LIVERMORE FALLS – Selectmen voted 3-0 Monday to sell a vacant lot at 90 Main St. to the adjacent Dunkin’ Donuts for $4,005.

It was the only bid the town received for the property. Up until last month, the property had a burned-out apartment building and garage on it. Townspeople voted to transfer $25,000 from surplus to demolish the building, get rid of the debris including hazard materials and have the cellar hole filled in.

The franchise plans to extend the parking lot on the property and to landscape it.

Town Manager Jim Chaousis read the letter out loud that accompanied the bid. Selectmen accepted the payment plan to put $2,005 down on it and pay the remaining $2,000 within 30 days.

In other business, Chaousis told selectmen he located in the meeting minutes where the board, acting as Sewer Department trustees, amended the sewer ordinance on Oct. 6, 2008.

A resident asked to have the change in the ordinance to go before voters at the last meeting but it was too late to get it on the warrant for the June 9 annual town meeting.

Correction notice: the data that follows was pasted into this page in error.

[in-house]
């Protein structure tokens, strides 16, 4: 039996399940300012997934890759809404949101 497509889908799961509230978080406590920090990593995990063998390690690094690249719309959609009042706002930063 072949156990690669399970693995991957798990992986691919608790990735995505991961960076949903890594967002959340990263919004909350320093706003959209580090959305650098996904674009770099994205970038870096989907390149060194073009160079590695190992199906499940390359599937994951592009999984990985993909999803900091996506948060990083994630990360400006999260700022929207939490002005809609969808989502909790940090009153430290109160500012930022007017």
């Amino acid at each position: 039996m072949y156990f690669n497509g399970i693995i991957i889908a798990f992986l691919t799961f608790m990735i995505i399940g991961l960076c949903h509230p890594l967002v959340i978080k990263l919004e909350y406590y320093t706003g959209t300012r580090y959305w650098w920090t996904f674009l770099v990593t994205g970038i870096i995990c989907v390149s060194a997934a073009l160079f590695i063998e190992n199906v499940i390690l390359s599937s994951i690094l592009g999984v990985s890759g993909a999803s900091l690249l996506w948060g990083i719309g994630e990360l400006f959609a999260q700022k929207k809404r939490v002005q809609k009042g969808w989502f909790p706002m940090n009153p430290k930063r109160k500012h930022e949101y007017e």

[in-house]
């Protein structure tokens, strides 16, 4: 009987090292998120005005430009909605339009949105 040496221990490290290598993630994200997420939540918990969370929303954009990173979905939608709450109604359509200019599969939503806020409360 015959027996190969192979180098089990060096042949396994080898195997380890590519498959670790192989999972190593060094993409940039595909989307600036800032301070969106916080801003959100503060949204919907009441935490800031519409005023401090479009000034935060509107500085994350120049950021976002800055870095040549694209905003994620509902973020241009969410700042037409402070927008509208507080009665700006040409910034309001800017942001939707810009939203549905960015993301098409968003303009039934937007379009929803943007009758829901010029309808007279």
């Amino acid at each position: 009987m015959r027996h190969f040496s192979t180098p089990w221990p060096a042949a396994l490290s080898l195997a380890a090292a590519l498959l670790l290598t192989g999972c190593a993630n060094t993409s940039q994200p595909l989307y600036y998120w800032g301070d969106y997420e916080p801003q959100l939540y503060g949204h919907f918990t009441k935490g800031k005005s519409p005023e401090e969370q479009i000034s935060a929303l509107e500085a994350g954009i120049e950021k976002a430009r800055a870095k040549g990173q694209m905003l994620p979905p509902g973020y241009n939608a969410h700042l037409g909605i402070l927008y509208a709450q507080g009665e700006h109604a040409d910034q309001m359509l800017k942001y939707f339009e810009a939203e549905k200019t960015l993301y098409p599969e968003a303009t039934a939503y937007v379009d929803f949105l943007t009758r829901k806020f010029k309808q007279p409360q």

In 2003, voters amended the original sewer ordinance to make the homeowner responsible for repairs to the sewer line to the end of the property line, Chaousis said. The Department paid for the repairs from the property line to the connection at the main, according to the ordinance back then.

In 2008, trustees reversed the practice to have homeowners be responsible for the line from their home to the connection at the sewer main.

The board made the change because the practice cost the Department about $20,000 a year to pay for the portion from the property lines to the main and contributed to a deficit, board Chairwoman Louise Chabot said last year. Trustees also raised the sewer rates that went into effect Jan. 1.

Chaousis said he checked with legal counsel and the trustees had the right to make the change and it is legal.

But to make an ordinance ironclad to hold up in court, the best way would be to put amendments to the public for vote at a town meeting, he said.

It could become a possible gray area if someone took the ordinance to court, Selectman Bill Demaray said.

Since it is too late to do it for the upcoming town meeting, Demaray said, they should put the change out to hearing and then a public vote in the future to make it more defendable.

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